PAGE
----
The only thing I know for sure is this won’t be his last commission!

Sarasota, A Cosmopolitan Coastal Community

February 16, 2010

Van Wezel Performing Arts Center

The Van Wezel Performing Arts Center is a purple, Frank Lloyd Wright Foundation building located right on the bay in downtown Sarasota. This is the venue where Condoleezza Rice was invited to give a lecture. It was sponsored by the Ringling College Library Association–an organization that raises money for the library at one of the most prestigious art & design institutes in the country.

As a member of the press and the father of the Ringling student that was commissioned to paint her portrait, I had the pleasure of attending her press conference and lecture.

Today’s blog focuses on the community of Sarasota.

Sarasota is a bedroom community located about two hours from Disney World. It is a fascinating cosmopolitan community of extreme diversity.

It is the winter home of the Ringling Bros. and Barnum & Bailey Circus, features higher education at Ringling College of Art & Design, New College, Eckerd College, FSU Film School, Keiser College, Sarasota County Technical Institute, State College of Florida, University of South Florida at Sarasota-Manatee and Argosy University/Sarasota. It has a huge and devoted artistic following, many cultural, educational and architectural highlights and, of course, some of the most pristine beaches in the continental US.

71% of Sarasota is White, 16% Black and 12% Hispanic. The median age is 41. In 2007, 47% were Republican and 31% democrat. The south end of town even has a large contingent of Amish along with two very popular Amish restaurants. This area was featured in the excellent 2002 documentary, “The Devil’s Playground.”

A drive downtown reveals a plethora of fancy shops, restaurants, marinas and artistic venues. A tourist destination, Sarasota has been buffeted by the economic forces–doing exceedingly well during boon times and exceedingly poorly during busts. Now is a great time to get a bargain on a Sarasota condominium!

17% of the population is below the poverty line while in 2006 Sarasota had the distinction of being recognized as the “the country’s meanest city” by the national coalition for the homeless.

Yet it is an idyllic location for a vacation.

They LOVE the Beach

The biggest attraction of Sarasota is the pristine white beaches of Lido Key and Longboat Key. With plenty of vacation rentals and hotels and just down the road from St. Armand’s Circle, renown for its fine restaurants and shops, this is a perfect area for a relaxing getaway.

The Sarasotoa Convention and Visitors Bureau is a good starting place to plan your trip to Sarasota.

While you’re there, pop into Ringling College and say hi to Number Two Son!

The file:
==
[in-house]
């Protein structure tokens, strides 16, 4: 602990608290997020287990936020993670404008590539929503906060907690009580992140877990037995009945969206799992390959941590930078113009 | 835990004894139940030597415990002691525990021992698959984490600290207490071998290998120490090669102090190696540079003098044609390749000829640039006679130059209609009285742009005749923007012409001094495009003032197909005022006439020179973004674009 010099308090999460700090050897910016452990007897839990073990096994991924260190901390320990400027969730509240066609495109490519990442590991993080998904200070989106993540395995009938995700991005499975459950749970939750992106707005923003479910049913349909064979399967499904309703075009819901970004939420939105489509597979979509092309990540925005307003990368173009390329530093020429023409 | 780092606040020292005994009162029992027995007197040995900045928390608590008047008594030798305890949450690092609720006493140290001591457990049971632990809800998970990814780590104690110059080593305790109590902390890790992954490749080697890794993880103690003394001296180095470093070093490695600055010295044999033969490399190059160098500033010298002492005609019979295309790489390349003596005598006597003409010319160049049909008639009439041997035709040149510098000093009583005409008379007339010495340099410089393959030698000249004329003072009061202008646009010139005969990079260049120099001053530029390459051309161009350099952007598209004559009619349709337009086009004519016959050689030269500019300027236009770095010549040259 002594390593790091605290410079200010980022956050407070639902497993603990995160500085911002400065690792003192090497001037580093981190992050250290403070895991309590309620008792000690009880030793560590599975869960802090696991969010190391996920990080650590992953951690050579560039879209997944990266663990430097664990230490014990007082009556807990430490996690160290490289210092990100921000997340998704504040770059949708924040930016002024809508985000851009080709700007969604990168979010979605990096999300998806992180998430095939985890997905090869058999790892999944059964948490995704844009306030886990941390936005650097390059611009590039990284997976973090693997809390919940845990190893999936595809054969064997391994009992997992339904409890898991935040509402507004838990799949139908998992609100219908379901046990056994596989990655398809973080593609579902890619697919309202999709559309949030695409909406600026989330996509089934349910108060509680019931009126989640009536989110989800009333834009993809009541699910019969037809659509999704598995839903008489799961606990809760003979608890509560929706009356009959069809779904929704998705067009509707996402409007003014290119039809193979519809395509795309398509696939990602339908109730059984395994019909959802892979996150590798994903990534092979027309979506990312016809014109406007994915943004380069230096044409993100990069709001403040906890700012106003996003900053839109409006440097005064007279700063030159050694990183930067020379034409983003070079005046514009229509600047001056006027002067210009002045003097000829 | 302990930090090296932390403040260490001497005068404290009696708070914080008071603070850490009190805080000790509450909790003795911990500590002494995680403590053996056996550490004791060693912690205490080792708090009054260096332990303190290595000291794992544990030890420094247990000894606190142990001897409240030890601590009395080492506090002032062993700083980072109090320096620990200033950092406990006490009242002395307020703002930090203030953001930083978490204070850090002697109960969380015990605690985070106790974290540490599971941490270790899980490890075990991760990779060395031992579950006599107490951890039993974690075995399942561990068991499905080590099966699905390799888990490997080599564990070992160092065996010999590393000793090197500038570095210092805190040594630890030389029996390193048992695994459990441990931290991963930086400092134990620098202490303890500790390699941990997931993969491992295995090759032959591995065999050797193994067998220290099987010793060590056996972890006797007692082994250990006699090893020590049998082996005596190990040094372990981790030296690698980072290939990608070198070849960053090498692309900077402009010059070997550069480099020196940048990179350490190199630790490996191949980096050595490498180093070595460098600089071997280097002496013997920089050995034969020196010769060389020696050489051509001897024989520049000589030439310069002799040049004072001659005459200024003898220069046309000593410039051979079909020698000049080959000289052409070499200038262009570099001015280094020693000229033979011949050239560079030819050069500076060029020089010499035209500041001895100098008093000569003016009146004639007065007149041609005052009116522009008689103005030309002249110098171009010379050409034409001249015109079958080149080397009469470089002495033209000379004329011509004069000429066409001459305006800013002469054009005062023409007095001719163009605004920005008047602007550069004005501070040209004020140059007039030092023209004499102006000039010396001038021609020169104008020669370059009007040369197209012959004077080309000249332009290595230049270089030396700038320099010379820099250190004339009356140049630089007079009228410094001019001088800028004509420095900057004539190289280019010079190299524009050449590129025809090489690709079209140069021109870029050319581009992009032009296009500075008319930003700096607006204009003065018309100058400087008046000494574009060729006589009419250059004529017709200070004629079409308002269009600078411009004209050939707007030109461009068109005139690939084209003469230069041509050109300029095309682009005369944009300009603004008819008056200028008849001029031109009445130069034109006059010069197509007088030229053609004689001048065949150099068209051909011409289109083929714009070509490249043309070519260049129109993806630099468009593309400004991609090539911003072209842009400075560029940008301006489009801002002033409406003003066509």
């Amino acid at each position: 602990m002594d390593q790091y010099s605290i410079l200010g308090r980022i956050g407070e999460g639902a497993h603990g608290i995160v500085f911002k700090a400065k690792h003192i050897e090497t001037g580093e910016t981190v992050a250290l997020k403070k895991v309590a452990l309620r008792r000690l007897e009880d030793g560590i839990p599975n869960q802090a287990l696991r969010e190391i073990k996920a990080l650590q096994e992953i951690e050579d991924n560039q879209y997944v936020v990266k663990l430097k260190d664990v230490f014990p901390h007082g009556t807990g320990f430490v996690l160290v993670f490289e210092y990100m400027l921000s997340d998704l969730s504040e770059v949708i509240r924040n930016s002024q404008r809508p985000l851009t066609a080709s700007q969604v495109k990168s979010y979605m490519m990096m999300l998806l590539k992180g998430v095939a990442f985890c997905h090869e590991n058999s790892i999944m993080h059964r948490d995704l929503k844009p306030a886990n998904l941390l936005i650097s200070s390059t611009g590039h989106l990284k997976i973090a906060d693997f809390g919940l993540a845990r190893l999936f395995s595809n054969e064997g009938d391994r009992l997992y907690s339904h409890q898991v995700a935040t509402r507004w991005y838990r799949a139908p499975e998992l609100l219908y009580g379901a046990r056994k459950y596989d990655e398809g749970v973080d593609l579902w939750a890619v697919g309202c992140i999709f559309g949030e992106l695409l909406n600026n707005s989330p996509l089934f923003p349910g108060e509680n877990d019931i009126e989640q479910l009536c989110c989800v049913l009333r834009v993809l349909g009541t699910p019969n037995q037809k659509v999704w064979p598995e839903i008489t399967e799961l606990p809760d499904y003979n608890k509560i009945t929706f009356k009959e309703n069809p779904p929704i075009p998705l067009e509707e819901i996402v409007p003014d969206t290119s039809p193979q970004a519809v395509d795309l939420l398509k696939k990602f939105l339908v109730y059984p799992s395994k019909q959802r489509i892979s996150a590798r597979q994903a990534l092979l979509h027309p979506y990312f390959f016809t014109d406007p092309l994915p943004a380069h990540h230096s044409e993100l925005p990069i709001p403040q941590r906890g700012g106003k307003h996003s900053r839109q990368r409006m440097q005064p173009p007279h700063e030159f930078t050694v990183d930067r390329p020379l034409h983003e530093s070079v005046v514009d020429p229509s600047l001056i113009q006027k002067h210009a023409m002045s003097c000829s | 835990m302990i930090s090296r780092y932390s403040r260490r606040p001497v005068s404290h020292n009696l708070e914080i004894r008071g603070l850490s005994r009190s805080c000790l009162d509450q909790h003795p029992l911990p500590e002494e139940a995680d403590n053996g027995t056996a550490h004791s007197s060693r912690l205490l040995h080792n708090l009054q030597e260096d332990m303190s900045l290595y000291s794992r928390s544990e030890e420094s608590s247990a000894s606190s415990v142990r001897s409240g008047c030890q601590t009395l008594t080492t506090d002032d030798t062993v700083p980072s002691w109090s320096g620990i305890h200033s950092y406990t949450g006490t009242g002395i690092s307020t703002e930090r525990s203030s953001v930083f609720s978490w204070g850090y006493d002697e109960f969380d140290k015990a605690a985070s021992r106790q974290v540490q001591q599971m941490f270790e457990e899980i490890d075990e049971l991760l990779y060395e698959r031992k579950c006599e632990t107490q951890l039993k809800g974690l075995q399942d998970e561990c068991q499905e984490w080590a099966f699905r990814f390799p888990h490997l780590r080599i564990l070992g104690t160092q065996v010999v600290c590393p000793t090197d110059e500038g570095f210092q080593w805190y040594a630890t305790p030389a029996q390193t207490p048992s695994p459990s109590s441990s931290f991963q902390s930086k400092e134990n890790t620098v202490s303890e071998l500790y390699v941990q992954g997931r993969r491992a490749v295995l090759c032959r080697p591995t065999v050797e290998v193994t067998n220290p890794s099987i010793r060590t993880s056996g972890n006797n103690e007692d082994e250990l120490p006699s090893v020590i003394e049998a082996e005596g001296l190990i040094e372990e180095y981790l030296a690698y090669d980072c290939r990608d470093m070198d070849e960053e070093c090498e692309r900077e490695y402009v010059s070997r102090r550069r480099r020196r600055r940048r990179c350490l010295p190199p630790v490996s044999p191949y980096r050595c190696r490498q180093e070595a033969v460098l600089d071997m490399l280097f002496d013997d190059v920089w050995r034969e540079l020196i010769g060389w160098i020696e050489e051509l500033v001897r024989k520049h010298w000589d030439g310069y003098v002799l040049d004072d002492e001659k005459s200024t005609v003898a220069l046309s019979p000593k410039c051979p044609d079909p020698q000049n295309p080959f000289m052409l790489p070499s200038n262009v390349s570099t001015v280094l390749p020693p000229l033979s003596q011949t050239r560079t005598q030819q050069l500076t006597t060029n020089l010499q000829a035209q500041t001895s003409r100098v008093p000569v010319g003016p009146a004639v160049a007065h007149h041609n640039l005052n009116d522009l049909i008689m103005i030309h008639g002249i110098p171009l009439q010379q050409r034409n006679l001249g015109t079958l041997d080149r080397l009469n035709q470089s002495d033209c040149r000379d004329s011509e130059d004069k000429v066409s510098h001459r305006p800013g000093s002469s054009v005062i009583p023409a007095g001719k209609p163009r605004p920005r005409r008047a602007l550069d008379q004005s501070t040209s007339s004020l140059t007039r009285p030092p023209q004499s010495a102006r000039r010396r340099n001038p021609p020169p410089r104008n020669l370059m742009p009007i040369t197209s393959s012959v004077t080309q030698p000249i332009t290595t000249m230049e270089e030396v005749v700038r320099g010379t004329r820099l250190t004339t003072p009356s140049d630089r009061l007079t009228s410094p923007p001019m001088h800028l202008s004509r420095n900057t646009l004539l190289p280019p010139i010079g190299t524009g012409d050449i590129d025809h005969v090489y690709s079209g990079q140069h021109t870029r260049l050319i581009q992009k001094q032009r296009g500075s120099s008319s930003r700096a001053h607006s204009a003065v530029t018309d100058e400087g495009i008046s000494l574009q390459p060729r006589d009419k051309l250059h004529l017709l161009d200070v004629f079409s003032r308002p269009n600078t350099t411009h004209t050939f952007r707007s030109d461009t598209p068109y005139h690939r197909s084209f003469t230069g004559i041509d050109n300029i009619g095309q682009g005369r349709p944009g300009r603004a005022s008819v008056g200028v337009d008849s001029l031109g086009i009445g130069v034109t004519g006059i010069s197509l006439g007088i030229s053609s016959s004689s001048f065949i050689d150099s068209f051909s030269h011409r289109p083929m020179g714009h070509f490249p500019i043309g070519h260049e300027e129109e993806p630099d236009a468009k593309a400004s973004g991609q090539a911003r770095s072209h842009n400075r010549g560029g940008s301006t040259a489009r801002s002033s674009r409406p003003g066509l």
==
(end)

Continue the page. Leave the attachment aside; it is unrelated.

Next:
Colin Boyer, Artist

February 9, 2010


Colin Boyer Presents the Portrait to Condoleezza Rice. Photo Courtesy

At age 19, Colin Boyer has achieved professional acclaim that is rare for an artist twice his age.

He was just commissioned to paint a portrait of former Secretary of State, Condoleezza Rice.

Colin presented the portrait to Dr. Rice on Monday, February 8, at a press conference just before Dr. Rice spoke to a sold out crowd at the Van Wezel Performing Arts Center in Sarasota, FL. The town hall talk was sponsored by the Ringling College Library Association.

Colin is a junior at Ringling College of Art & Design in Sarasota, FL just two hours from Disney World and one of the most prestigious art colleges in the nation. It was just ranked as the number one digital arts college in the world by Imagine, FX. The president of Ringling likes to boast that they have technology which rivals MIT. In fact, he states, the only organization in the state of Florida with more computing power is NASA.

Through a special arrangement with Valencia Community College, Colin was able to complete his first year of college while finishing his senior year of high school. At the Valencia Student Art Show during his senior year of high school, Colin submitted three art pieces all of which won awards including Best in Show and two scholarships.

He has worked as the Lead Photographer for Florida Dream Homes, the most trusted vacation rental home company right beside Disney World. In addition to taking photos of the vacation homes, he was the artistic designer for their website and helped to train the staff on all the artistic elements of the company.

Colin Boyer's Portrait of Condoleezza Rice. Oil on Canvas

It has been a joy to watch Colin, who we also refer to as Number Two son, develop from a fledgling artist with a passion for drawing to a full fledged professional. His dedication and hard work are now being rewarded.